SWIMMING ALONG: The U.S. swimming team is a lot like the men's basketball team—reload it every few years and start counting the gold medals. Missy Franklin was the breakout star in London, an engaging teenager who won almost every time she got in the pool. Missy the Missile won five medals, four of them gold, to help the U.S. team win 31 medals (16 gold) in swimming—nearly a third of the total U.S. medal haul in London. The U.S. team will, of course, miss the greatest Olympic medal winner ever, Michael Phelps, but there is plenty of talent to remain the dominant country in the water. Another swimmer to watch will be Ye Shiwen, China's 16-year-old swimming sensation, who swam the last 50 meters of the 400 medley faster than Ryan Lochte did in winning the equivalent race for the U.S. men.
PHELPS REDUX: Phelps announced his retirement after becoming the most decorated Olympian ever, but can he resist the lure of the pool in Rio four years from now? Maybe, but it's hard to imagine Phelps being content to sleep in and work on his golf game when he sees guys he used to always beat getting ready to compete for the golds he once took for granted. Phelps will be 31 in four years, but would still probably have enough in the tank to add one or two medals to his collection in his fourth Olympics.
BLADE RUNNER: A lot of people saw Oscar Pistorius as little more than a sideshow attraction in London, a double amputee good enough to run in the semifinals of the 400 and the finals of the 4x400 relay. He finished last in both, but won over fans—and the world media—with his perseverance and engaging personality. Pistorius has big plans for Rio, where the best thing is he'll be seen like his fellow runners see him—as a normal guy who just happens to have spring blades strapped to his upper legs.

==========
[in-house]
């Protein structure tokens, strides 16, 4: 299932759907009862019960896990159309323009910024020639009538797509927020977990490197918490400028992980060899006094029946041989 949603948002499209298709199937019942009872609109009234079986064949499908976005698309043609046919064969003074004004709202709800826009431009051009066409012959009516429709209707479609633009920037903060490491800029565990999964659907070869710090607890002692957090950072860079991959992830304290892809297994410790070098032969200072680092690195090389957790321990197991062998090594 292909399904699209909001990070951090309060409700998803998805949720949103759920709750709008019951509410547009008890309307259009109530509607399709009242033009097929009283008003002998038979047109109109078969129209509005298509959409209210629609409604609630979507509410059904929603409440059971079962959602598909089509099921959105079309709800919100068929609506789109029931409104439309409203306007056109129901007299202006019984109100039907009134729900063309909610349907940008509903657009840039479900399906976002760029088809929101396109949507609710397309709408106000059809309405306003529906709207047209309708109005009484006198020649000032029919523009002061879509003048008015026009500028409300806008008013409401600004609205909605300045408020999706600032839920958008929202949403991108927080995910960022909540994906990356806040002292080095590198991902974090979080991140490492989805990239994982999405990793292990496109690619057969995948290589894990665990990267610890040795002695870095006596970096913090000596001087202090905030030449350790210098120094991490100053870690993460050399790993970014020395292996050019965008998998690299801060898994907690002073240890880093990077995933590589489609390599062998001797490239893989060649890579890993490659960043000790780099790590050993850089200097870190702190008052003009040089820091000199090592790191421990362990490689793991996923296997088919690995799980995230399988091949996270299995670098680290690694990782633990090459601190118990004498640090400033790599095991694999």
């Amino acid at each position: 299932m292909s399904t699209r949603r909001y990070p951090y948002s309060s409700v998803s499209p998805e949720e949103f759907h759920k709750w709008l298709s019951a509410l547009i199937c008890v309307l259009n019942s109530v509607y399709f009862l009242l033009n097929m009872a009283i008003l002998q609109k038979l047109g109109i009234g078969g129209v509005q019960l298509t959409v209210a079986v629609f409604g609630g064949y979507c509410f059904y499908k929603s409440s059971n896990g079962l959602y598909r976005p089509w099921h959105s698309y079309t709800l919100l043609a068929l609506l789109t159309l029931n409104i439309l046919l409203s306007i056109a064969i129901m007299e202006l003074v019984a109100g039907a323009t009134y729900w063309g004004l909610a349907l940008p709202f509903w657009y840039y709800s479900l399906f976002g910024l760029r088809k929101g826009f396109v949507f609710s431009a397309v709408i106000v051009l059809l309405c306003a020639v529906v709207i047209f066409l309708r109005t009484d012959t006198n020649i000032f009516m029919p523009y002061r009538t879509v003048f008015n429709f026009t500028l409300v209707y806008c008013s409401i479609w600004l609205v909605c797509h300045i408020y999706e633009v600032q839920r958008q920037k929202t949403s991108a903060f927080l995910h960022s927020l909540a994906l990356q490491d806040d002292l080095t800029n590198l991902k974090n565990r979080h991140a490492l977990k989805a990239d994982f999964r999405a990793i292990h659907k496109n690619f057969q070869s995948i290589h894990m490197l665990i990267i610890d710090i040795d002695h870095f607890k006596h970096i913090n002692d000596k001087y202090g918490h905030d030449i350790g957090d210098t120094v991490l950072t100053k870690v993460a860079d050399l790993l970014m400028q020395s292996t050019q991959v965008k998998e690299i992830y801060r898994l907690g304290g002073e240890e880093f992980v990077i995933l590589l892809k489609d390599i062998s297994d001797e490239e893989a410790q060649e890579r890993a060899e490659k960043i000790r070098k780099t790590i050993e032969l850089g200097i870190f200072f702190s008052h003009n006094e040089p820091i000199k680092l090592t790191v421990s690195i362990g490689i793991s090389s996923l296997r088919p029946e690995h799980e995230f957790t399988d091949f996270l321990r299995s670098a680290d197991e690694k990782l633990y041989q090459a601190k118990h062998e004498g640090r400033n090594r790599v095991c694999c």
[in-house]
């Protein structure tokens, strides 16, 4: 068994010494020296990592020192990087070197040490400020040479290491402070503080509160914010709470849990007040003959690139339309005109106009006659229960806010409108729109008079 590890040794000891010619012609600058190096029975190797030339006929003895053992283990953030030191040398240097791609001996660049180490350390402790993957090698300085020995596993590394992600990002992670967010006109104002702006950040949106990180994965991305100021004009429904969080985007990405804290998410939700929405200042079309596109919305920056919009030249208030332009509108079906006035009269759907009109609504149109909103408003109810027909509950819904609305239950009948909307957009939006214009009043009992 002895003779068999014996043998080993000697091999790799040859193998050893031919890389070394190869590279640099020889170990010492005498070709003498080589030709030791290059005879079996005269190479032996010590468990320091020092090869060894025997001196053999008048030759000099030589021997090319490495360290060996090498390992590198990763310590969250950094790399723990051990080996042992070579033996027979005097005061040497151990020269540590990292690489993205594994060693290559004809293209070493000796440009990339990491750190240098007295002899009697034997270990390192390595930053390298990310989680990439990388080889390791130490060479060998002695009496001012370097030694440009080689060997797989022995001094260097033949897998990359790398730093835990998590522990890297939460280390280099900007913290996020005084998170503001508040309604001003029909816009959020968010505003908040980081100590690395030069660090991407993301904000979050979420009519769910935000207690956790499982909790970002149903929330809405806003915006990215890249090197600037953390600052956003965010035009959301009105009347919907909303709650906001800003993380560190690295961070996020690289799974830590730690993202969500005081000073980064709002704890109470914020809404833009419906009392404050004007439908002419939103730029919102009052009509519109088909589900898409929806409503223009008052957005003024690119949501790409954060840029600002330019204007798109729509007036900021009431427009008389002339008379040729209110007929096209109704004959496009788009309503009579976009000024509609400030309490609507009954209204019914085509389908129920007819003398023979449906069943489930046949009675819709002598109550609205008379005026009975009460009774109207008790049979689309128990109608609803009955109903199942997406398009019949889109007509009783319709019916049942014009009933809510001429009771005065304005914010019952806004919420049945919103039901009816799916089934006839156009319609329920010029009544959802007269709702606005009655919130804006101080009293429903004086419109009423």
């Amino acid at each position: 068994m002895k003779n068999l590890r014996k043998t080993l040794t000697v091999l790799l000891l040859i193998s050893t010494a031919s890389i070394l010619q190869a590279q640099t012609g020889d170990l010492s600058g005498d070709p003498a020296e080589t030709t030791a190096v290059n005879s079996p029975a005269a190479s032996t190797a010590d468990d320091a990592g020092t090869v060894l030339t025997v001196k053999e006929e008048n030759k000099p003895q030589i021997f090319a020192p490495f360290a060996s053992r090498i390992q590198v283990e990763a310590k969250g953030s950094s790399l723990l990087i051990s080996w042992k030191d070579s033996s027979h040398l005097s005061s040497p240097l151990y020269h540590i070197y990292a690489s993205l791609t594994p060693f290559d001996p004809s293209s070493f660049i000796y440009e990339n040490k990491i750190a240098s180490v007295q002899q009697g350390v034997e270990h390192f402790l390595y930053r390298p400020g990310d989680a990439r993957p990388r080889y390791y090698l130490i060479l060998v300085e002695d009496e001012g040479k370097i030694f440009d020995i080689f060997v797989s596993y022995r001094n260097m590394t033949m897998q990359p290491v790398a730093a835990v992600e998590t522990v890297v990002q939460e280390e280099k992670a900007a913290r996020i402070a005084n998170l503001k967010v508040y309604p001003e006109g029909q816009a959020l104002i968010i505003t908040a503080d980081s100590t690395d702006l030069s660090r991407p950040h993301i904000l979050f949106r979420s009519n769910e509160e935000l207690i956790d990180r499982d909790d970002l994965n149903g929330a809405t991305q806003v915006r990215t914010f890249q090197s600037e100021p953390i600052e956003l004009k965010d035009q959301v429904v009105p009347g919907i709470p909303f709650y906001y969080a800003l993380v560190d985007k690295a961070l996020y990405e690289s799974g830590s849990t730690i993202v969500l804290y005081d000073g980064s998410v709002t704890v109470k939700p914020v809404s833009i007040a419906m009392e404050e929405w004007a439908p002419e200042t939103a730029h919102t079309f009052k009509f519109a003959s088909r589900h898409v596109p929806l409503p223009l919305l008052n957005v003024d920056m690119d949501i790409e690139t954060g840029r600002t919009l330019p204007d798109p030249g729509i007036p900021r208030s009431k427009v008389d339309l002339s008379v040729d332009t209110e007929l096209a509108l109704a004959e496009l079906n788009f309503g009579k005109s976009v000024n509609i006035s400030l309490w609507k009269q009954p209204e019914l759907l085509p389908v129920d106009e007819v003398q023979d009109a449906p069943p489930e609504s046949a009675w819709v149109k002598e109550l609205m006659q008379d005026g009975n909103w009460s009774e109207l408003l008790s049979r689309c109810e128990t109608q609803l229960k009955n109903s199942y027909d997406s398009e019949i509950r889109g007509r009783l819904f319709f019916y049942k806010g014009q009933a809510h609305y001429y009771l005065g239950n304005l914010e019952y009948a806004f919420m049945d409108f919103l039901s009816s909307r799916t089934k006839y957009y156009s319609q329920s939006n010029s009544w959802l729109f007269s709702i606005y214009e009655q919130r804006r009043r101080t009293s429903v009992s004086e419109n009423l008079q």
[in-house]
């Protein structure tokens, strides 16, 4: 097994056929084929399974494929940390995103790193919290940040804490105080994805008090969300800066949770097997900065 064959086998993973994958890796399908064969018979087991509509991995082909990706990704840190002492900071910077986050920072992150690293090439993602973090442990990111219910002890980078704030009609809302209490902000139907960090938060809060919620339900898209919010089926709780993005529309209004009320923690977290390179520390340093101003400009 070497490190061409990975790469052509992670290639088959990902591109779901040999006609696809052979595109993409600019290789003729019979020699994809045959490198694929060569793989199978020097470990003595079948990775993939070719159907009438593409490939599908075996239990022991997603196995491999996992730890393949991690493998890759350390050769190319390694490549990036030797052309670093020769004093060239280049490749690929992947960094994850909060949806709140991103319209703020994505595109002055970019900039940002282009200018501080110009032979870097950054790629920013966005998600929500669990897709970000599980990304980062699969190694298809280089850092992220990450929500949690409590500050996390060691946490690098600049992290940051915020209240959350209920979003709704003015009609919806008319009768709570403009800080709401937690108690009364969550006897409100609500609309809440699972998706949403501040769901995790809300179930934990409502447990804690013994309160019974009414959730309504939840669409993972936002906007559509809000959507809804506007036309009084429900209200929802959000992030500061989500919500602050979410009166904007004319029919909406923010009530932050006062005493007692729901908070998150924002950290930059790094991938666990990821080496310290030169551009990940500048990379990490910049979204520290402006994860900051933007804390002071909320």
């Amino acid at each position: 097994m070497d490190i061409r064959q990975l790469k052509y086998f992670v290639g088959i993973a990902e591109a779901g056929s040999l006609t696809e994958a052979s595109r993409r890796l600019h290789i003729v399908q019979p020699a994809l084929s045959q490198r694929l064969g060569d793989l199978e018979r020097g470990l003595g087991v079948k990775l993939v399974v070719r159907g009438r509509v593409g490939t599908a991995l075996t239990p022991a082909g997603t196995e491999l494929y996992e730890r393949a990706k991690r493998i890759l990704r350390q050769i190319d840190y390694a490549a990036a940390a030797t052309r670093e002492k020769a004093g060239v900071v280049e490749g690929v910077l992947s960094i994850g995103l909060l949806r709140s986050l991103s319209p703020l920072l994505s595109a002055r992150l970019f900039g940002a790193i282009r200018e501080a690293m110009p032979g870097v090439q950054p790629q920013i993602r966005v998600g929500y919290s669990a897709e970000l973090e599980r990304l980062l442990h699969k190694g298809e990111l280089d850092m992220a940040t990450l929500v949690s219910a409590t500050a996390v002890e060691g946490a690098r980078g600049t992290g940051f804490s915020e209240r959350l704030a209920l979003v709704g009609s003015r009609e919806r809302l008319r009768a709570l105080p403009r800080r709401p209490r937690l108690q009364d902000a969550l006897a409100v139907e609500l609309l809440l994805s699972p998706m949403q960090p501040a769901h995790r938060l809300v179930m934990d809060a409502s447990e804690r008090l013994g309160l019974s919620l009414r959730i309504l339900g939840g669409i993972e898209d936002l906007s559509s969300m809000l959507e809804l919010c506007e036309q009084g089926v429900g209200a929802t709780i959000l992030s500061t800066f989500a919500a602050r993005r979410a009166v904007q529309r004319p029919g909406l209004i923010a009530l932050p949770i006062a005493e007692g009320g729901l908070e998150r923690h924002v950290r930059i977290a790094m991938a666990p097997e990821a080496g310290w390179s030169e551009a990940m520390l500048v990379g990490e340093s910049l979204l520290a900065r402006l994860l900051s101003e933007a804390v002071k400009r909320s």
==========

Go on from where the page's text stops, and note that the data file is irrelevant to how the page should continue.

BEACH PEOPLE: No one had more fun in London than those lucky enough to score tickets to the party that was beach volleyball. But how about beach volleyball on an actual beach? Rio has plenty of them, and doesn't need an excuse to throw a few parties of its own. Three-time gold medalist Kerri Walsh Jennings plans to be back, but partner Misty May-Treanor is hanging up her bikini.
TIGER WOODS: Yes, golf will be in the Olympics, thanks to one of the most misguided decisions in the history of the games. There's nothing special about golf's best players getting together for a big tournament, because they do it probably 10 times a year and already compete for their country in the Ryder and President cups. Expect Woods to drape himself in an American flag to take on the best from Northern Ireland and England while Vijay Singh tries to win gold for Fiji in what could be the dullest competition of the games. That's assuming they ever get the Olympic golf course—which has been plagued by delays—built in Rio.
So there it is, in all its Olympic glory. All of a sudden, four years from now doesn't seem so far away.
Tim Dahlberg is a national sports columnist for The Associated Press. Write to him at tdahlberg(at)ap.org or http://twitter.com/timdahlberg